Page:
The Space free digital arts service goes live

Today sees the soft launch of The Space, a new free digital arts service developed by Arts Council England in partnership with the BBC.

You can access The Space now in beta at or by viewing on connected TV or The Space channel (Freeview HD channel 117).

At the heart of The Space is a new commissioning model, enabling artists and organisations to film and make work specifically for the main digital platforms. Some are live-streaming their events, others trailblazing new formats, all with mentoring support and training from the BBC where required.

Work from established organisations of world-renown will sit alongside innovative work from emerging artists to make The Space a laboratory of endeavour, committed to the sharing of new and developing skills.

Over the next six months, The Space will showcase some of the most exciting arts and culture events from across the UK. With something new added every day, the service will gradually fill up to become a record of an exceptional summer which includes the London 2012 Festival, the wider Cultural Olympiad, the Diamond Jubilee, the World Shakespeare Festival and the Edinburgh Festival.

Keep up to date with upcoming content at and on Twitter @thespacearts and #thespacearts.

May programme

Visit The Space now to explore a virtual recreation of DJ John Peel’s home studio and highlights from his record library. This extraordinary online collection will build month by month, starting with 100 albums beginning with ‘A’.

Today, The Space also streams the South African Isango Ensemble’s carnivalesque interpretation of Shakespeare’s Venus and Adonis live from The Globe. This is the first production of Globe to Globe which will see each of Shakespeare’s 37 plays performed by a different international company all of which will be available on The Space, most subtitled especially for the service.

Plus, you can also get a first taste of one of the longest commissions for The Space. The Listening Machine, which features performers from the Britten Sinfonia, uses digital technologies to create a six-month-long soundtrack to what the nation is saying on Twitter.

Also coming up this month:


  • full performances of David Shrigley’s opera Pass The Spoon and Sadler’s Well’s Breakin’ Convention hip-hop dance extravaganza streamed live this weekend
  • the BFI makes available its archive of the very first films from household names including Stephen Frears, Gurinder Chadha, Ken Russell and Ridley Scott



  • the Arts Council opens up its 50-year-old film collection, with the first public showings of its groundbreaking 1990s Dance for the Camera series, co-produced with the BBC

Coming soon

Over the next six months, The Space will give artists the opportunity to experiment with new forms. One example sees writer and presenter Will Self collaborating with the London Review of Books, using Franz Kafka’s short story The Country Doctor as inspiration for a new kind of literary essay.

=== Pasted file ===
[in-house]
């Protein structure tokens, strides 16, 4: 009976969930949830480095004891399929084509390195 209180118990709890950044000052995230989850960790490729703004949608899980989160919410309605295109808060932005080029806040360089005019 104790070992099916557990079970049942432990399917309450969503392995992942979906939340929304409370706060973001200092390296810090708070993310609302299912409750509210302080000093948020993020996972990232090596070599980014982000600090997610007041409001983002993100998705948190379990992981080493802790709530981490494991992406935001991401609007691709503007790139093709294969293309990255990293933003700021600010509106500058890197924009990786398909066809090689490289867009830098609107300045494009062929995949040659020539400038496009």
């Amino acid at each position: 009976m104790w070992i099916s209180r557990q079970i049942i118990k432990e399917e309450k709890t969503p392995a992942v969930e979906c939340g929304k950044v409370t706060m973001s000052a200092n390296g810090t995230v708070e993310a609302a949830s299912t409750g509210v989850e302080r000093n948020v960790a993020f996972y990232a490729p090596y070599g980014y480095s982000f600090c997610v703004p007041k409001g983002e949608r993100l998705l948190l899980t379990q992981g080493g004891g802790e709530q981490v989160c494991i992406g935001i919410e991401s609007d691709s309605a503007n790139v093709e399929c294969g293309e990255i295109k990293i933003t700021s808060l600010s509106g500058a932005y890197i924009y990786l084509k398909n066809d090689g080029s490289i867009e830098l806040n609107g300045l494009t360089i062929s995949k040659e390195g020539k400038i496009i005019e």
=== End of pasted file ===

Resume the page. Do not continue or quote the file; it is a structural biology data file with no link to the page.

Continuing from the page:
The Space will also make thematic links across genres and between organisations: during the World Shakespeare Festival, the BFI streams four silent Shakespeare productions made between 1899 and 1910, while the Royal Shakespeare Company broadcasts 15 new documentary shorts going behind the scenes of its world-class programme.

And late in the summer the service will feature Birmingham Opera’s world premiere of one of the most challenging and spectacular pieces of music, Stockhausen’s Mittoch featuring the Helicopter Quartet.

A new doorway to art and culture

Alan Davey, Chief Executive, Arts Council England said:

‘Today The Space opens a new door into the cultural universe – one that offers a glimpse of a future where people can explore the amazing things the arts can do, whenever they want and wherever they are, and where all sorts of experiences can be easily found in one place.

‘To do this, artists and arts organisations need to further develop the skills to understand and experiment with the creative potential of the new digital platforms. We’re grateful to the BBC for going on this uncharted voyage with us, sharing their technological and production expertise, and to both the BFI and the BBC for sharing gems from their wonderful archives. We hope The Space will soon build into the place for everyone who makes or loves the arts.’

Roly Keating, BBC Director of Archive Content, said:

‘We’ve been proud partners of Arts Council England for many years but never before have we worked together on anything of the sheer scale, ambition and energy of The Space.

‘It’s been a true journey of discovery for both organisations – a blend of the BBC’s digital and production expertise with the creativity of artists and arts organisations of all kinds.  We believe digital can open up new kinds of public space where cultural organisations can collaborate and share ideas more easily and inventively than ever before: The Space is about making that idea a reality.’

Arts Council England has invested £3.5 million in new arts commissions that lie at the heart of the The Space. Specially commissioned works, such as the National Theatre of Wales’ Mabinogi/Branches project, NVA’s Speed Of Light and Brian Irvine’s Nest are also being submitted by Arts Council Wales, Creative Scotland and Arts Council Northern Ireland respectively.

Get into The Space

From mid-summer The Community Channel, the project’s linear TV partner, will broadcast specially packaged The Space programmes in addition to selected live content.

You can visit The Space now at, or by viewing on connected TV or The Space channel (Freeview HD channel 117).

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